9,000 Athenians and 1,000 Plateans, who defeated the Persian army in detail.
This bought the Greeks some 10 years of peace.

The war continued for decades. The Spartan forces invaded Attica and besieged
Athens, and the city fell victim to a massive and deadly plague which killed
thousands, including the great leader Pericles. But Athens survived, and the
Spartans were driven back. The Athenian navy harassed the enemy coastlines and
overseas allies, draining the Peloponnesian League’s larders and treasuries.
Neither side was able to gain an advantage, and in 421 they signed another
peace treaty.

Upon news of Philip’s death, the southern Greek city-states attempted to
revolt, but Alexander moved south at the head of 3000 Macedonian cavalry, and
the terrified city-states quickly surrendered. He then headed north into the
Balkans, where, in a lightning campaign he defeated several armies much larger
than his force.

Eastern Orthodox is the dominant religion constituting 92% of the Greece
population. The Religion had its origins from the schism that occurred between
the Pope of Rome and the Patriarch of Constantinople. Their disagreement was on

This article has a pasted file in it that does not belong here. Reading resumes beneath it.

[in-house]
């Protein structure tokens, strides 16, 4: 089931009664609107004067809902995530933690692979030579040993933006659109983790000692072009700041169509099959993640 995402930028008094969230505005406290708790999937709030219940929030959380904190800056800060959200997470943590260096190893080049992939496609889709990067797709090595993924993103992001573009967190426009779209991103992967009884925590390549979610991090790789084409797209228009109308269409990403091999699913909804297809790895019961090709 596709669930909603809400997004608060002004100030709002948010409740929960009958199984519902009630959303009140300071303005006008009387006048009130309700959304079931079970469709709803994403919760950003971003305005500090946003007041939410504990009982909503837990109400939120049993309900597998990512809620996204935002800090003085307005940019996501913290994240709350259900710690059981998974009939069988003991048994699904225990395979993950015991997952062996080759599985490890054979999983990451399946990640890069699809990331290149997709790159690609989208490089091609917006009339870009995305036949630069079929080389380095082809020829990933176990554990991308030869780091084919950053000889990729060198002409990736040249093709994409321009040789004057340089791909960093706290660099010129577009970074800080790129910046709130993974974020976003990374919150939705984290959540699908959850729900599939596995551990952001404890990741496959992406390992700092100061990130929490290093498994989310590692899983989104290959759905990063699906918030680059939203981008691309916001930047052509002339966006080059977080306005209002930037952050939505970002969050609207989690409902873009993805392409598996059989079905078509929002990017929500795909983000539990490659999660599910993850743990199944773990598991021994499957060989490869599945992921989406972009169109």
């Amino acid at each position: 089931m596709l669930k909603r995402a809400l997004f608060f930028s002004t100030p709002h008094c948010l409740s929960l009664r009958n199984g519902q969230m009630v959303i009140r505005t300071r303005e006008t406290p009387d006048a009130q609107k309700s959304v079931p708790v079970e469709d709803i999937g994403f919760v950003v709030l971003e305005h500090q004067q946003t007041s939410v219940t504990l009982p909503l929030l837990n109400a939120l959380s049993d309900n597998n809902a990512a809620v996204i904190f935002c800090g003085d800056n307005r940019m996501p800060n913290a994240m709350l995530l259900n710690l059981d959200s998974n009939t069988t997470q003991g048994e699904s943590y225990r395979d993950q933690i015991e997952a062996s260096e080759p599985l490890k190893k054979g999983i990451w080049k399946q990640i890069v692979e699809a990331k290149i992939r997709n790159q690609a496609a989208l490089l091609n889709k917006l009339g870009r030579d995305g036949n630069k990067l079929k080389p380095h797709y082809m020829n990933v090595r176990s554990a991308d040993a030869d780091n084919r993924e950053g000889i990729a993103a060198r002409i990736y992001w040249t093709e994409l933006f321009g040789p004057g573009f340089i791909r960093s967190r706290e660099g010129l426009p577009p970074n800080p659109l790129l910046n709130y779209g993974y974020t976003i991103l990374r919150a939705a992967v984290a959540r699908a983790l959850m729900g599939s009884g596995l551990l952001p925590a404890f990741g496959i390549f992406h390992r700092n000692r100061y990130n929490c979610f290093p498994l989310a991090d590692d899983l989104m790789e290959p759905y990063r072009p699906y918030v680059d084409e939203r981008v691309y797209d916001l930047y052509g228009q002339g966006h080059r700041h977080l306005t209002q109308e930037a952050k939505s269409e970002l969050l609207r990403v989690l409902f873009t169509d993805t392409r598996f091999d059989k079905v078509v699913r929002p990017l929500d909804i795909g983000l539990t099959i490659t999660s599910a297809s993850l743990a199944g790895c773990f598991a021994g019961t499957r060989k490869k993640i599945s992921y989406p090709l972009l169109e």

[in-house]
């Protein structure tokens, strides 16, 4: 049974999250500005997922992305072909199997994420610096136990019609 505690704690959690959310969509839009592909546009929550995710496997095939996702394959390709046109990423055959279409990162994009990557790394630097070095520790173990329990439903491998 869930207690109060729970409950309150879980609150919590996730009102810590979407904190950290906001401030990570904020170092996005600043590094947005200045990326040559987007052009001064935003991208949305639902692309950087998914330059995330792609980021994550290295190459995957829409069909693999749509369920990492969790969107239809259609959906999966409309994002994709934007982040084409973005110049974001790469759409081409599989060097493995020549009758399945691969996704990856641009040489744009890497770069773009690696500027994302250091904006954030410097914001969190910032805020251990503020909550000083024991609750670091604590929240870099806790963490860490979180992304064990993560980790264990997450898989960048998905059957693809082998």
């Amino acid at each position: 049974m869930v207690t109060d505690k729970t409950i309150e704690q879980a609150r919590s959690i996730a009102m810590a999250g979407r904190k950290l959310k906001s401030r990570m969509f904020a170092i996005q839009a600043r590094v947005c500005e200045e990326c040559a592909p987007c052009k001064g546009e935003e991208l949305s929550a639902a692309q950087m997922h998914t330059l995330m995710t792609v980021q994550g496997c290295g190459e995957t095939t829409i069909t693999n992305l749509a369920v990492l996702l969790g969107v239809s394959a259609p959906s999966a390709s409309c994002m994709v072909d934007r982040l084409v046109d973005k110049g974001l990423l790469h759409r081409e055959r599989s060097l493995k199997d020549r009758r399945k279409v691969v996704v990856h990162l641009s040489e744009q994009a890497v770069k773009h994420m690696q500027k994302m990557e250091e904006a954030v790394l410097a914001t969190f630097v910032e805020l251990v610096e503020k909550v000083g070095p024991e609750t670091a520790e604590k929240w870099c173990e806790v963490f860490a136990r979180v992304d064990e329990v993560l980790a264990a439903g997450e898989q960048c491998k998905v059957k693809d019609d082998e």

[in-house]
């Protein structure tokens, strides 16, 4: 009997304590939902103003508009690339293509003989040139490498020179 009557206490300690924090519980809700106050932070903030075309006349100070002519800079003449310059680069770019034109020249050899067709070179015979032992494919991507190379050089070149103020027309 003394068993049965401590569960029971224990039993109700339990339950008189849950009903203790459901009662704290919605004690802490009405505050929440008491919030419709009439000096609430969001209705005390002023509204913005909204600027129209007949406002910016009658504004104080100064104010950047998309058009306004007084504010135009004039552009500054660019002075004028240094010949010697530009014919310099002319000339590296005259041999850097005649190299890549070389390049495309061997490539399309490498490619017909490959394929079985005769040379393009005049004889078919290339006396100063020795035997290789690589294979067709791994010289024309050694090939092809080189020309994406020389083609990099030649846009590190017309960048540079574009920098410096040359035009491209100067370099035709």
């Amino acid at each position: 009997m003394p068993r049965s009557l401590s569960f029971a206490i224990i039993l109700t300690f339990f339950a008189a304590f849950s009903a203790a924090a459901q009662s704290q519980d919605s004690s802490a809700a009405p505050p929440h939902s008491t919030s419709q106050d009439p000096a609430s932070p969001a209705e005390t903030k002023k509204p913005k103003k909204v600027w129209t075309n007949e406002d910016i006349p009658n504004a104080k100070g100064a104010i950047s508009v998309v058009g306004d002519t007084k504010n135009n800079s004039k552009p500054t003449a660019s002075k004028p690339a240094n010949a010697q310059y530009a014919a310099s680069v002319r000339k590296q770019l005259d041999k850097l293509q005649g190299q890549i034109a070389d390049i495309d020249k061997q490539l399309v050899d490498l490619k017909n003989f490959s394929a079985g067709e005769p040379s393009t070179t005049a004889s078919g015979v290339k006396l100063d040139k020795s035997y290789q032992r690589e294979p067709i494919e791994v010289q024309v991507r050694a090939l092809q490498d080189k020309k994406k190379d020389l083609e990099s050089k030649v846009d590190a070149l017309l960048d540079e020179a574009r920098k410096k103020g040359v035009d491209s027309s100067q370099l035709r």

issues related to the celibacy of the priests, Holy Communion, and the wording
of the Creed. The control of the Pope of the Eastern Patriarchs was also part
of the dispute. The division left the Eastern Church outside the control of the
Pope. It is the dominant religion that is officially recognized in the
constitution.

The Apostolic Church of Pentecost is the largest congregation with hundreds of
churches.Other religions in Greece include Judaism, Hinduism, and Buddhism
among others. The Greece government is continuously allowing for religious
pluralism through the enactment of laws aimed at enabling their operation. For
example, in 2006, it passed a law that allows for cremation which is a
religious practice done by the Hindus. The law was lauded by the Indian
community that is mainly found in Athens. Jehovah’s Witness, Seventh Day
Adventists, Mormons, and Scientologists are the other small religious groups in
the country. Some of them number just a few hundreds.